• Table 1 Stimulation parameters used for each task.

    TaskSensory encoding algorithm(s)USEA electrodesAmplitude
    (μA)
    Frequency
    (Hz)
    Duration
    (μs)
    Fragile object (first set)Traditional linear2, 5, 6, 9, 10, 12, 15, 16, 20, 2580–10010–100200
    Fragile object (second set)Traditional linear2, 5, 6, 9, 10, 12, 15, 16, 20, 23, 2570–10010–100200
    GRIPBiomimetic 15, 6, 9, 10, 12, 15, 16, 20, 2380–9510–200320
    Size discriminationBiomimetic 12, 5, 6, 9, 10, 12, 15, 16, 20, 2380–9510–200200
    Size discriminationBinary5, 6, 9, 10, 12, 15, 16, 20, 25, 26100100320
    Compliance discrimination (first set)Biomimetic 1 versus traditional linear2, 5, 6, 9, 10, 12, 15, 16, 20, 2390–10010–200200
    Compliance discrimination (second
    set)
    Biomimetic 1 versus traditional linear2, 5, 6, 9, 10, 12, 15, 16, 20, 2380–9510–200320
    Compliance discrimination (first set)Biomimetic 1 versus scaled traditional
    linear
    2, 5, 6, 9, 10, 12, 15, 16, 20, 2380–9510–200320
    Compliance discrimination (second set)Biomimetic 1 versus scaled traditional
    linear
    5, 6, 9, 10, 12, 15, 16, 20, 23, 25, 2680–10010–200320
    Compliance discriminationBiomimetic 2 versus scaled traditional
    linear
    5, 6, 9, 10, 12, 15, 16, 20, 23, 25, 267010–400320
    ADL (first set)Traditional linear23, 26, 33, 41, 42, 47, 6370–10010–100200
    ADL (second set)Traditional linear23, 26, 27, 33, 3460–100100200
    ADL (third set)Traditional linear9, 10, 2080–10010–100200
  • Table 2 Sensory encoding algorithms.

    Ft, frequency at time t; At, amplitude at time t; ct, normalized contact value at time t; vt, velocity at time t; at, acceleration at time t; min, minimum value; max, maximum value. Note that for all algorithms, sensory feedback is off and no stimulation occurs when ct = 0.

    Sensory encoding algorithm(s)Analytic formulation
    BinaryFt = Fmin
    At = Amin
    Traditional linearFt = ct(FmaxFmin) + Fmin
    At = ct(AmaxAmin) + Amin
    Scaled traditional linearFt = 2ct(FmaxFmin) + Fmin
    At = 2ct(AmaxAmin) + Amin
    Biomimetic 1Ft={ct(FmaxFmin)+Fmin,vt<0(5vt+ct)*(FmaxFmin)+Fmin,vt0
    At={ct(AmaxAmin)+Amin,vt<0(5vt+ct)*(AmaxAmin)+Amin,vt0
    Biomimetic 2Ft = 186ct − 185ct−1 + 1559vt − 360vt−1 − 109vt−2 + 364at + 170at−1 − 3
    At = Amin
  • Table 3 Motor control specifications.

    DOFRangePrecisionAngle at rest
    Thumb adduction/abduction0°–75°0.08° per bit22.5°
    Thumb reposition/opposition50°–100°0.10° per bit80°
    Index extend/flex0°–90°0.09° per bit27°
    D3, D4, and D5 extend/flex0°–90°0.09° per bit27°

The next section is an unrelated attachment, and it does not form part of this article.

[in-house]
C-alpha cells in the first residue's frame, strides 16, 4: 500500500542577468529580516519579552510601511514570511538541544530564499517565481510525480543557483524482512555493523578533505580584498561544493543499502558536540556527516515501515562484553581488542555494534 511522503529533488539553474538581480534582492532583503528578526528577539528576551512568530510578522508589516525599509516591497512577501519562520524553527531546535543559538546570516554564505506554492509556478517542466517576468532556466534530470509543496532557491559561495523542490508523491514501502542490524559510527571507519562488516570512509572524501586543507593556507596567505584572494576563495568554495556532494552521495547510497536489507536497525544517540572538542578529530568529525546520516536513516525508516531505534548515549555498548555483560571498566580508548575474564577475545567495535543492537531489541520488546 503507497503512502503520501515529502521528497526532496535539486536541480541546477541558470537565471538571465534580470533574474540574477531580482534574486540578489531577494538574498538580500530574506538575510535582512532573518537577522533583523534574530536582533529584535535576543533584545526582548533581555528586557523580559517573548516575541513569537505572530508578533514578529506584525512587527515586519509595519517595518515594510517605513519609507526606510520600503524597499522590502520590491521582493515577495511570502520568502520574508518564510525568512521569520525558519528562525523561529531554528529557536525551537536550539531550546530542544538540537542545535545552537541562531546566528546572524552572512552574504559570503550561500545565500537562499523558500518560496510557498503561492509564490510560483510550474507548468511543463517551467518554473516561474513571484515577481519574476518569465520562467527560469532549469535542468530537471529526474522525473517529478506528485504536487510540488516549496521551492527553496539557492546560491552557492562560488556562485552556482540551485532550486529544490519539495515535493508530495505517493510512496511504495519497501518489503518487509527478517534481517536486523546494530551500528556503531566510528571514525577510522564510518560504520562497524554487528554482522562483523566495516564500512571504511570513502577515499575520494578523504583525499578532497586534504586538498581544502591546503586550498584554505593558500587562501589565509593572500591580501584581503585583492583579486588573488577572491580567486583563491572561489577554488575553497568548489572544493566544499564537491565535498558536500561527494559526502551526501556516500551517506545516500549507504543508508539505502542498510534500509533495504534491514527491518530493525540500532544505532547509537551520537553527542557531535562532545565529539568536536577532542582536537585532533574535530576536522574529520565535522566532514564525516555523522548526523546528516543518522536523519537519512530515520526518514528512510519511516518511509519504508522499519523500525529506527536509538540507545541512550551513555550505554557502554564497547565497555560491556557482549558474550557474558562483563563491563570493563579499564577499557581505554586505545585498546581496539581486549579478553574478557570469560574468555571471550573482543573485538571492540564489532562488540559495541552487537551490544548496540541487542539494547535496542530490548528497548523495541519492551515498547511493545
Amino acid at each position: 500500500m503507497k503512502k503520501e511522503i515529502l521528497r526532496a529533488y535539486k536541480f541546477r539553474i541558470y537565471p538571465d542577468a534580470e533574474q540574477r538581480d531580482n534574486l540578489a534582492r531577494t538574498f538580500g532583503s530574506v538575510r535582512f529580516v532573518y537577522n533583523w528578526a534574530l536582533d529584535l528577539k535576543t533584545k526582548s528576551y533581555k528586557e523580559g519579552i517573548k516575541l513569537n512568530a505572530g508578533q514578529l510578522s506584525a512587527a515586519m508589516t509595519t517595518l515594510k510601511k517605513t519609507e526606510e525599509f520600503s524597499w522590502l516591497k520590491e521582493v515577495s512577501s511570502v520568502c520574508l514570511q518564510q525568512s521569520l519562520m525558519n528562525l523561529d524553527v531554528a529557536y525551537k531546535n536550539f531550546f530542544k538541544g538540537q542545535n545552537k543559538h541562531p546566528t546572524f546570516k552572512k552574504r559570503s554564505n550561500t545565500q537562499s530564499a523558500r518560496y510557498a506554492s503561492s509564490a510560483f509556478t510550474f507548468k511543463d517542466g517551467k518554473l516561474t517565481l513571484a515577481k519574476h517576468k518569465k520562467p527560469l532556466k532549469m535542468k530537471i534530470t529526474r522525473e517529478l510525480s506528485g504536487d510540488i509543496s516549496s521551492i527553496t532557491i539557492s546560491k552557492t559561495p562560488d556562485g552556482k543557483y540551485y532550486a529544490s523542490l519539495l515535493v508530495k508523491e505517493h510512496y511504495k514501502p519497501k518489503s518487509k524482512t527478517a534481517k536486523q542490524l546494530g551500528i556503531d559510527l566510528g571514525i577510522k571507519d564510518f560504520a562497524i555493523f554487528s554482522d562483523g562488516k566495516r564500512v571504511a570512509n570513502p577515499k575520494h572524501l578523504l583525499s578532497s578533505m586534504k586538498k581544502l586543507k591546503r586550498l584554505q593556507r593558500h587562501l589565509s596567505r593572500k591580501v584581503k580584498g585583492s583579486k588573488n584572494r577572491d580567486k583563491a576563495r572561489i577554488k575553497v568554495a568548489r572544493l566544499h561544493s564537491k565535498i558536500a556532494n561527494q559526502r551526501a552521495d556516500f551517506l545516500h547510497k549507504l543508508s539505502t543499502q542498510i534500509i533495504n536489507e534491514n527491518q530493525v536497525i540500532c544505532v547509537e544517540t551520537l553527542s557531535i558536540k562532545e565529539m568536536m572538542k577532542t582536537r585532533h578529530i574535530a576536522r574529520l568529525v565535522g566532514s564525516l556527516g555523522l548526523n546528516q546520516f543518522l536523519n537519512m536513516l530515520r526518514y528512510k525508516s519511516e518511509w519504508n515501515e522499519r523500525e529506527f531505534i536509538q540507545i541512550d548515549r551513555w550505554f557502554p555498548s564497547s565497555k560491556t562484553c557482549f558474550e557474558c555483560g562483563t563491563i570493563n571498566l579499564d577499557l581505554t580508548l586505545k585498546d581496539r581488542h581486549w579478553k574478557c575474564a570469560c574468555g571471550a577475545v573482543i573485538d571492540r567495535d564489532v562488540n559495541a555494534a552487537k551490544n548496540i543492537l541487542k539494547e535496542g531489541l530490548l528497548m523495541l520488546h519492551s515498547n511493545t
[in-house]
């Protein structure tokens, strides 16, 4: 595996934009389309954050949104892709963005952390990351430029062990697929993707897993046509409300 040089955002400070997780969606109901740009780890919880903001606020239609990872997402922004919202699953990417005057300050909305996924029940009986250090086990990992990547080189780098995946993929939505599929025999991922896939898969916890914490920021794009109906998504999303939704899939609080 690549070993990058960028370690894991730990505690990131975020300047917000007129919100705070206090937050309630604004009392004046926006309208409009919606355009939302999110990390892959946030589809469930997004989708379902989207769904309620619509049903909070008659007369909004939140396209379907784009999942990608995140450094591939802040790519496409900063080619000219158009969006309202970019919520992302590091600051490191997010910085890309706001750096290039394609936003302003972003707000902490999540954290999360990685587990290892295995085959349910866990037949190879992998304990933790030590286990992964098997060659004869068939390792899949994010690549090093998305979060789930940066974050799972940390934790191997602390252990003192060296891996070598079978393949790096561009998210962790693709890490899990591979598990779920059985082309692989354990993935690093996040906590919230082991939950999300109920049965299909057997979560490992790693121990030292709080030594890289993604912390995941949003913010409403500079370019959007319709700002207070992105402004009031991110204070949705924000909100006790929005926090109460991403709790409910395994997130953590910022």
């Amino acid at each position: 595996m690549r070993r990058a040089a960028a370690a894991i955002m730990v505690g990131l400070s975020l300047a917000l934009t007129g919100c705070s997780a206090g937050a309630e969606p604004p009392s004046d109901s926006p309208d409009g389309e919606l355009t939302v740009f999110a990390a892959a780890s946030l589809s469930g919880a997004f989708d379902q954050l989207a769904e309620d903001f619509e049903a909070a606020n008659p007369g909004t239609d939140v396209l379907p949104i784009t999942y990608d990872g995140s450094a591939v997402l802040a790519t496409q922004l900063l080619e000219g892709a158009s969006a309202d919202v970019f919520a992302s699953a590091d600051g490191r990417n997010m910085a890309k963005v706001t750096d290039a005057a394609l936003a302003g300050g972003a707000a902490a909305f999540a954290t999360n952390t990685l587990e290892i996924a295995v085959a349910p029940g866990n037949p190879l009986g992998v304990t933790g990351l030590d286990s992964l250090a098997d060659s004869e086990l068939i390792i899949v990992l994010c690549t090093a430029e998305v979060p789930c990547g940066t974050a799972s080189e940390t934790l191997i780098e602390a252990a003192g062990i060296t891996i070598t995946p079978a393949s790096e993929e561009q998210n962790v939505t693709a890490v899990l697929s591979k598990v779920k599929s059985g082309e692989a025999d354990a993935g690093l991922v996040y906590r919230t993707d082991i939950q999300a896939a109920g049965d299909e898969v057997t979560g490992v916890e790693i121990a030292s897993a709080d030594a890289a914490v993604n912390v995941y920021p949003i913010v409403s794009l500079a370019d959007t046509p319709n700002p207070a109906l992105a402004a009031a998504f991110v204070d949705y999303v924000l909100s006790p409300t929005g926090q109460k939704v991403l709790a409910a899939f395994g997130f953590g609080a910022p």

Wrist supinate/pronate−120°–175°0.29° per bit
    Wrist extend/flex−55°–55°0.11° per bit
  • Table 4 Sensor specifications.

    SensorRangePrecision
    Thumb adduction/abduction0°–75°2.08 × 10−4° per bit
    Thumb reposition/opposition0°–100°1.56 × 10−4° per bit
    Index extend/flex0°–90°1.74 × 10−4° per bit
    MRP extend/flex0°–90°1.74 × 10−4° per bit
    Wrist supinate/pronate−120°–175°5.30 × 10−5° per bit
    Wrist extend/flex−55°–55°1.42 × 10−4° per bit
    All contact sensors0 to 25.6 N0.1 N per bit

Supplementary Materials

  • robotics.sciencemag.org/cgi/content/full/4/32/eaax2352/DC1

    Stability of the USEA

    Decoding intended movements with a modified Kalman filter

    Surgical procedure

    Fig. S1. Modified Box and Blocks test.

    Fig. S2. Prosthesis efficiency and profitability task.

    Fig. S3. Projected fields of electrically evoked sensations.

    Fig. S4. Fragile object test.

    Fig. S5. Grasping Relative Index of Performance task.

    Fig. S6. Size discrimination task.

    Fig. S7. Compliance discrimination task.

    Fig. S8. Stability of USEA-evoked sensations.

    References (6066)

  • Supplementary Materials

    The PDF file includes:

    • Stability of the USEA
    • Decoding intended movements with a modified Kalman filter
    • Surgical Procedure
    • Fig. S1. Modified Box and Blocks test.
    • Fig. S2. Prosthesis efficiency and profitability task.
    • Fig. S3. Projected fields of electrically evoked sensations.
    • Fig. S4. Fragile object test.
    • Fig. S5. Grasping Relative Index of Performance task.
    • Fig. S6. Size discrimination task.
    • Fig. S7. Compliance discrimination task.
    • Fig. S8. Stability of USEA-evoked sensations.
    • References (6066)